When is the best time to visit Glacier National Park?

The best time to visit Glacier National Park to experience good weather, great hiking and incredible wildlife sightings is between July and September. In the summer months, temperatures are warm but comfortable, perfect for exploring the full gamut of the park.

While the park is open year-round, if you're looking to cross the Going-to-the-Sun Road off your bucket list, keep in mind that the road doesn't fully open until mid-July and will often close by early to mid-October due to snow.

Summer is the most popular time to visit, so you will encounter many fellow travellers on the trails, and parking lots and campsites will book up quickly. Permits are required to access certain areas, and park officials may limit entrances to prevent overcrowding, so it's always a good idea to plan your activities in advance.

Best time to drive the Going-to-the-Sun Road

The best time to visit the Going-to-the-Sun Road is late July and September. The iconic 50+ mile route is Glacier National Park's most famous attraction, but due to Montana's notoriously long, snowy winters, the road is only open in the summer months.

Small portions of the road at lower elevations are open year-round, and although no set date is given, the full road typically opens for the year between late June and mid-July. The National Park Service provides a yearly record of opening dates to help you plan your trip.

Best time to see wildlife

Some of Glacier's most popular mammals, like bighorn sheep and mountain goats, can be seen at higher elevations year-round in the park. Grizzly bears hibernate in winter but spend their summers in lowland valleys and meadows. During the summer and fall, you might be lucky enough to spot a moose paddling through one of Glacier's many lakes.

Weather in Glacier National Park

Glacier crosses the Continental Divide, splitting the park into two separate climate zones; warm and wet weather from the western US meets cold, dry air from the northeast, so weather conditions can vary based on which section of the park you're in.

Typically, you can expect very cold, very snowy winters and summers with hot days and cooler nights. Spring and fall have cooler temperatures and a higher chance of precipitation.


 Average high

 Average low

 March to May



 June to August



 September to November 



 December to February



Seasons in Glacier National Park

Spring (March-May)

Best for: low-season quietness, waterfalls and bicycling

Spring is the quietest season in Glacier, and while the rest of the United States may be thawing out, winter-like temperatures and conditions in the park will stretch well into May.

Hiking trails at higher elevations typically don't melt out until early July, but trails at lower elevations and on the park's edges will be clear by mid-April.

If visiting during the spring and you're comfortable with exploring in the cold, you'll be able to enjoy the tranquillity of crowd-free trails before the masses arrive in the summer. Visitor services are limited, so make sure you're well-equipped before leaving.

Although the Going-to-the-Sun Road is closed to cars in the spring, portions of the road are plowed and open for cyclists to enjoy starting in May. Snowmelt in the spring means waterfalls will be powerful and full, and you can see many falls from the road.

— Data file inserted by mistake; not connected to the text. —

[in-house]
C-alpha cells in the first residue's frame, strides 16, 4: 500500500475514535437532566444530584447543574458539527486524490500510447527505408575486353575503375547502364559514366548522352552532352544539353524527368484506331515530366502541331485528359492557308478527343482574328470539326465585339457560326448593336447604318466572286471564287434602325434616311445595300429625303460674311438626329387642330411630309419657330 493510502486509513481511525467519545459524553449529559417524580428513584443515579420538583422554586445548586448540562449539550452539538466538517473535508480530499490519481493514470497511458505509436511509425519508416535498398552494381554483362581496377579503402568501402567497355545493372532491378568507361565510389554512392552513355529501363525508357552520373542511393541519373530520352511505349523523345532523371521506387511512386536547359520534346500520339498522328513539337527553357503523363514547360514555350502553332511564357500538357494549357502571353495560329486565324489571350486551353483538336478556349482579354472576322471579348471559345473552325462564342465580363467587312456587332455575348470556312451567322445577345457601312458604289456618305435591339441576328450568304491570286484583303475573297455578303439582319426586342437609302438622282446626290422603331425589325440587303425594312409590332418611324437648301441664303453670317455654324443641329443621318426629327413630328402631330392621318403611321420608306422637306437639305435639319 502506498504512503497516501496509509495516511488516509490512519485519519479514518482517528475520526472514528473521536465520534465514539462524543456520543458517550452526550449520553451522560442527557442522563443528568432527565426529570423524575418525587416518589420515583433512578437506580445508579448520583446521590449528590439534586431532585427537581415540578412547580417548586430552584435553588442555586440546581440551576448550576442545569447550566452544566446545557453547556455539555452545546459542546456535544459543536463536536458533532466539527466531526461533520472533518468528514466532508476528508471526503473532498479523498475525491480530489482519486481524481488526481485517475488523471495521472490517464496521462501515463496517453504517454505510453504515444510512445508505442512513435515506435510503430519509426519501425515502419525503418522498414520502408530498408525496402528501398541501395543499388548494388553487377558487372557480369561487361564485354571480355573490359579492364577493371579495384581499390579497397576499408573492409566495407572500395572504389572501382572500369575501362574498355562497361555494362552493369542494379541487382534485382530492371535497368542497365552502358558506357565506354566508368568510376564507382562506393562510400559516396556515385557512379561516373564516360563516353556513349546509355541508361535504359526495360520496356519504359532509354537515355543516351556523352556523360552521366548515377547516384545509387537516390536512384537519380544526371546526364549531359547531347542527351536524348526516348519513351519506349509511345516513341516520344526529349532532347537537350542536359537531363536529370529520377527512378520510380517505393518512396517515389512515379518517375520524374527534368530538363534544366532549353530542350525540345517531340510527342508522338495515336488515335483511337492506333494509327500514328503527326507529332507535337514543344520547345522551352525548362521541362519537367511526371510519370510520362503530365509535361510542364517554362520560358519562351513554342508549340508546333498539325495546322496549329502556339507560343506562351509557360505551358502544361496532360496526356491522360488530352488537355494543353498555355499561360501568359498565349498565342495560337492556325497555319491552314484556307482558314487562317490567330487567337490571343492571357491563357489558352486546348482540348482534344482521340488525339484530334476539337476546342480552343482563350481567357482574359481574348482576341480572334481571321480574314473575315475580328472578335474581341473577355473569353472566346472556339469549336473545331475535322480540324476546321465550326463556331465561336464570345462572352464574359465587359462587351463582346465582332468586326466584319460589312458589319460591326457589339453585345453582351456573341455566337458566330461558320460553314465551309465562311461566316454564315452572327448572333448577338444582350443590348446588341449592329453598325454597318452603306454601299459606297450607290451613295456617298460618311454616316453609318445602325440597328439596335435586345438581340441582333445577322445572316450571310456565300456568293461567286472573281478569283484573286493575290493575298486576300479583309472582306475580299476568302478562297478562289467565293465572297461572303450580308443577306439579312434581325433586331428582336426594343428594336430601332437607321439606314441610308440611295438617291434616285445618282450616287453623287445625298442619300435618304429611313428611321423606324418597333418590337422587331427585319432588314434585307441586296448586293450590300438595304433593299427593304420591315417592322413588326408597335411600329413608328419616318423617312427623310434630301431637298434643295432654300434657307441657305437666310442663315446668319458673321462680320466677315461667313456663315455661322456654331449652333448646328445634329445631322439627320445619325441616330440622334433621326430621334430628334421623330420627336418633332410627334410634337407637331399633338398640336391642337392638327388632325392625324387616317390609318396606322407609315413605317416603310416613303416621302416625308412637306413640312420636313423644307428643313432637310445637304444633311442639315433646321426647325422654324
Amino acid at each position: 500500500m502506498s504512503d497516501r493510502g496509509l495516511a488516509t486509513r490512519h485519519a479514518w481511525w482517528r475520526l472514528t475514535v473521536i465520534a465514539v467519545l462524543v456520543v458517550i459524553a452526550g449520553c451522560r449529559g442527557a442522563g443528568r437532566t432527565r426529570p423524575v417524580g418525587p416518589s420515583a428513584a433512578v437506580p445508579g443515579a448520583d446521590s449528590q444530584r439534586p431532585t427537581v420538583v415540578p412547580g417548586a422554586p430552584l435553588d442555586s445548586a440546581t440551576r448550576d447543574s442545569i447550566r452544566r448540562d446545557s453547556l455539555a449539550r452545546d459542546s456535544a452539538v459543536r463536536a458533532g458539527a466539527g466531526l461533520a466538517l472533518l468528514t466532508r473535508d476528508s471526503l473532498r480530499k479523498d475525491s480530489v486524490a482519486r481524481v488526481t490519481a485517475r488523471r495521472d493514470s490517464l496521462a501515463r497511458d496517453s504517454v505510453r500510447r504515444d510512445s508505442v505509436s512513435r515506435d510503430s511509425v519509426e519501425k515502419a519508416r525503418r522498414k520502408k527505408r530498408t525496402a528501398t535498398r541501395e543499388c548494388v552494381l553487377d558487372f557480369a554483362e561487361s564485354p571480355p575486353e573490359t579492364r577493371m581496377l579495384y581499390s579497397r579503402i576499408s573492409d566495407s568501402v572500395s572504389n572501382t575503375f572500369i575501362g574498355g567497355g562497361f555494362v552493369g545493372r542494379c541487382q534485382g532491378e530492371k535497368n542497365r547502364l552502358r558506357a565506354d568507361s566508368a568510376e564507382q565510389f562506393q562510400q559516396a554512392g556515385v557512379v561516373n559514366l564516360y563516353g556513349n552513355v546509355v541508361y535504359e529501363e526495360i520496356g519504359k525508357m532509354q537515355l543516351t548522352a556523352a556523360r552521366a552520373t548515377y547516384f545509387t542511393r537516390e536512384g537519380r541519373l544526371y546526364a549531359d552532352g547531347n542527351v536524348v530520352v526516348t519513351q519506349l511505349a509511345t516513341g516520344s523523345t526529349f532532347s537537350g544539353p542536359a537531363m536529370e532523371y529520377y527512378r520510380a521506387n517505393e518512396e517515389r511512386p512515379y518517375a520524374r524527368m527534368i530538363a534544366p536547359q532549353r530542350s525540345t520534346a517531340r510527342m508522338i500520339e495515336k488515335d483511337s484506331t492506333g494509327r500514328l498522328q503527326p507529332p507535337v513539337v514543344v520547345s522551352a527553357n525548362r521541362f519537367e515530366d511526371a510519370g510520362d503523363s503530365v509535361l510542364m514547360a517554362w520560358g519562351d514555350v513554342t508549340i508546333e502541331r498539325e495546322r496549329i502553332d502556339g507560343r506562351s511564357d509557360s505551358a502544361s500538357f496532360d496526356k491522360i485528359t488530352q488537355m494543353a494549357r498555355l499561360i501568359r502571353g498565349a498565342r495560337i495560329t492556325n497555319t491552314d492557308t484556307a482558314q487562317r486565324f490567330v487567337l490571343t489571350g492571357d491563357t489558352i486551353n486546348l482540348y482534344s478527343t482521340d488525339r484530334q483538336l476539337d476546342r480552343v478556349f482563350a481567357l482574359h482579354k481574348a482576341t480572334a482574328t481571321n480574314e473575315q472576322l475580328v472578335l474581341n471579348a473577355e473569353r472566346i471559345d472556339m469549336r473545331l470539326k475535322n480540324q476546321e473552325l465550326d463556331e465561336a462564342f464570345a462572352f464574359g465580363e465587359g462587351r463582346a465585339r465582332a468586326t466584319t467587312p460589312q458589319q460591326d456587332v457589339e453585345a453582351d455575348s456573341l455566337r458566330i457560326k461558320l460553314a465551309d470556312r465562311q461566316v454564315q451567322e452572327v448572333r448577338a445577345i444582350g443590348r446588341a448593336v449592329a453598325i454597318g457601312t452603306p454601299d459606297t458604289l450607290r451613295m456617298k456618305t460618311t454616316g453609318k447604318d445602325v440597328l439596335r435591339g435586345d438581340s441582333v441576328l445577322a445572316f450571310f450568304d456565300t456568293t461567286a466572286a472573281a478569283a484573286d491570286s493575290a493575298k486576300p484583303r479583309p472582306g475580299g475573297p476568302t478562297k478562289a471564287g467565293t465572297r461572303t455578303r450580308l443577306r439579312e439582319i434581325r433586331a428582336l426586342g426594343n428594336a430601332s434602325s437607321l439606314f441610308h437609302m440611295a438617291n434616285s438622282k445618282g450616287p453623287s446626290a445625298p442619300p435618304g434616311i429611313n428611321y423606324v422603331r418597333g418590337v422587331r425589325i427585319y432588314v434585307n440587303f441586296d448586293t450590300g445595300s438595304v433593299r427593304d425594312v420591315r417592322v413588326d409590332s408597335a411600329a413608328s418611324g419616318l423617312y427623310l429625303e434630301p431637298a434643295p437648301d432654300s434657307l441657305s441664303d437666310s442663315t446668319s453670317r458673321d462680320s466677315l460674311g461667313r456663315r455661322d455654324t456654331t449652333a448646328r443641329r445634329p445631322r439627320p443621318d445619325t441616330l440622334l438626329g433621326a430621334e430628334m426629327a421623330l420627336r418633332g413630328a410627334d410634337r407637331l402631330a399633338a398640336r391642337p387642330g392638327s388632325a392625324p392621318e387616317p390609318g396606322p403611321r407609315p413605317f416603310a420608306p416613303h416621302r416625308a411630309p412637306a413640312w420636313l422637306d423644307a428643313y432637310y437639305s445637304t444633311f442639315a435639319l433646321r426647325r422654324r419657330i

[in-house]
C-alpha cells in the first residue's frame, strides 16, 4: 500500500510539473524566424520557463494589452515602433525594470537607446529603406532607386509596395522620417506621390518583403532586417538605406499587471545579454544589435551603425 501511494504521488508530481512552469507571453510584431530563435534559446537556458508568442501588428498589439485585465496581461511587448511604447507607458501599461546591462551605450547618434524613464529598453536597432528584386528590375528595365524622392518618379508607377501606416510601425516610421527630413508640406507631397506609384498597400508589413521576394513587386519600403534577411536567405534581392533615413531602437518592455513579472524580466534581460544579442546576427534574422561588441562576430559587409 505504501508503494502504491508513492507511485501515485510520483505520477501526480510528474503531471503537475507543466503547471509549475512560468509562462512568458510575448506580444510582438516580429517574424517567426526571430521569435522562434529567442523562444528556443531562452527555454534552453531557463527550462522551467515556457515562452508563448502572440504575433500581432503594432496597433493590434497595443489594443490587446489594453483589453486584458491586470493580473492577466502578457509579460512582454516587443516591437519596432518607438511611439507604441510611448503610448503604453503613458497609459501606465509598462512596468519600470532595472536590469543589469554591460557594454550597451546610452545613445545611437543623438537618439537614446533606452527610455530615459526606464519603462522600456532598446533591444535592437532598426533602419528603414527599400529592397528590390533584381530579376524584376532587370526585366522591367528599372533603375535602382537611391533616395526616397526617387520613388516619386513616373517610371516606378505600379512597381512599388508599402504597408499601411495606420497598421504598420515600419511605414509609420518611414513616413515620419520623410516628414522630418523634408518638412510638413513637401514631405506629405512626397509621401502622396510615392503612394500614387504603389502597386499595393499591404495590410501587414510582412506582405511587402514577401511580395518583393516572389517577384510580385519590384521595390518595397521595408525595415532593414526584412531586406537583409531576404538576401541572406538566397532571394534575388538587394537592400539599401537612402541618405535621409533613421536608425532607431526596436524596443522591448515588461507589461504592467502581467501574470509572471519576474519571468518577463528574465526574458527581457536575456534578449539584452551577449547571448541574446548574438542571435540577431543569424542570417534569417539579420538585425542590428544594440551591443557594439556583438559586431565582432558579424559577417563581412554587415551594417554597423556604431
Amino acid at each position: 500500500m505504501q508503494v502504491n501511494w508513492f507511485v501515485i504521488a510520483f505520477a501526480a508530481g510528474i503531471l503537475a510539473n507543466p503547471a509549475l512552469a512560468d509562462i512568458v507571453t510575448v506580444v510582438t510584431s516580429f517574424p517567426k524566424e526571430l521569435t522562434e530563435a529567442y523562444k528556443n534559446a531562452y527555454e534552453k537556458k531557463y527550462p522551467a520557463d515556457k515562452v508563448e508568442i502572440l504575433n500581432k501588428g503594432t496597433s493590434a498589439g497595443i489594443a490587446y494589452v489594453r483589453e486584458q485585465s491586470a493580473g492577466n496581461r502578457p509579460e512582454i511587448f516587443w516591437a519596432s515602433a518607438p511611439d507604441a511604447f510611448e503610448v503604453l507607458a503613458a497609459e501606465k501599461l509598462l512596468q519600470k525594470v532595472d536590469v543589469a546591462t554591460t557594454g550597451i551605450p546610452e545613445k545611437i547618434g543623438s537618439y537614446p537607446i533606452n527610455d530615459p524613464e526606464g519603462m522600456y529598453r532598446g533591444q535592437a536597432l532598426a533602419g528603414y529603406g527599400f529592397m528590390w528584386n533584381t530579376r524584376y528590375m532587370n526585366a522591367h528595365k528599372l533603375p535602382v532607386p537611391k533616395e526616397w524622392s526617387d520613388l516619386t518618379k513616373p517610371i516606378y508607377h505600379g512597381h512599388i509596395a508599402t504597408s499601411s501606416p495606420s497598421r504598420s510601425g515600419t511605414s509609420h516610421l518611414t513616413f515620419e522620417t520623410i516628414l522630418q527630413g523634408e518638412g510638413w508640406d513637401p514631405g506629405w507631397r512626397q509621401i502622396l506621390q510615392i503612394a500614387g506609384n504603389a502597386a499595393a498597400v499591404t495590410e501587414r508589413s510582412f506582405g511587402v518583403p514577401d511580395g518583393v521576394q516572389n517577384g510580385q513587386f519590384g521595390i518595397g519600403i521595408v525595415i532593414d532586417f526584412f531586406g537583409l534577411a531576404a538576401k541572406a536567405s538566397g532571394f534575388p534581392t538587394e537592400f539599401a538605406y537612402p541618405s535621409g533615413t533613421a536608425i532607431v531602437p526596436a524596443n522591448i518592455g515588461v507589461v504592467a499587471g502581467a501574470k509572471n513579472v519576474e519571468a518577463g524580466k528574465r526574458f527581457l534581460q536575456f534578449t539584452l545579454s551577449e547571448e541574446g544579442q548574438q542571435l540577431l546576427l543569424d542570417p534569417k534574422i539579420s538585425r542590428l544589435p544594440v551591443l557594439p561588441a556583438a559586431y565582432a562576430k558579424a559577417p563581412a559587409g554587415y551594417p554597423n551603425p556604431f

Summer (June-August)

Best for: long, sunny days of exploration, driving the Going-to-the-Sun Road and cooling off in lakes.

Summer is a spectacular time to visit Glacier, especially in August, when the hills and valleys will be covered in wildflower blooms, and all hiking trails will be snow-free and ready for exploration. The iconic Going-to-the-Sun Road will be 100% open by the end of July, as well as all visitor centres, lodges and campgrounds.

The sun shines well into the evenings in the summer, so you'll have plenty of daylight hours to pack in as much as possible, and with temperatures that hover in the low 80s, an invigorating dip in one of Glacier's many lakes should definitely be on the agenda.

Lake McDonald is a popular and accessible spot for swimming, kayaking and paddle boarding, with pleasant water temperatures in the warm months.

If you're looking to really, really cool down (and get some fantastic photos while you're at it), try taking a dip in Iceberg Lake, where chunks of ice float in the lake... even in summer.

Autumn (September-November)

Best for: wildlife sightings, fall foliage photography and fewer crowds

Autumn is an especially beautiful time to visit Glacier because the trees and surrounding foliage will change into vibrant shades of red, orange and yellow starting in mid-September.

By early October, summer crowds begin to thin, and wildlife will often become more active when the park is less crowded.

Autumn is mating season for deer, elk and moose, and bears will be actively foraging for food to get ready to hibernate. The Going-to-the-Sun road will be either partially or fully closed by October.

Winter (December-February)

Best for: snowy landscapes, snowshoeing and solitude

Glacier will be blanketed under deep snow in the winter, so visiting at this time requires some planning and preparation. Although the falling snow is beautiful, rapidly changing weather can present logistical challenges, and some roads may be completely inaccessible.

You'll also need to be almost entirely self-sufficient because park services are closed until May. Several trails are available for snowshoeing and skiing, and a section of the Apgar campground will stay open for winter camping.

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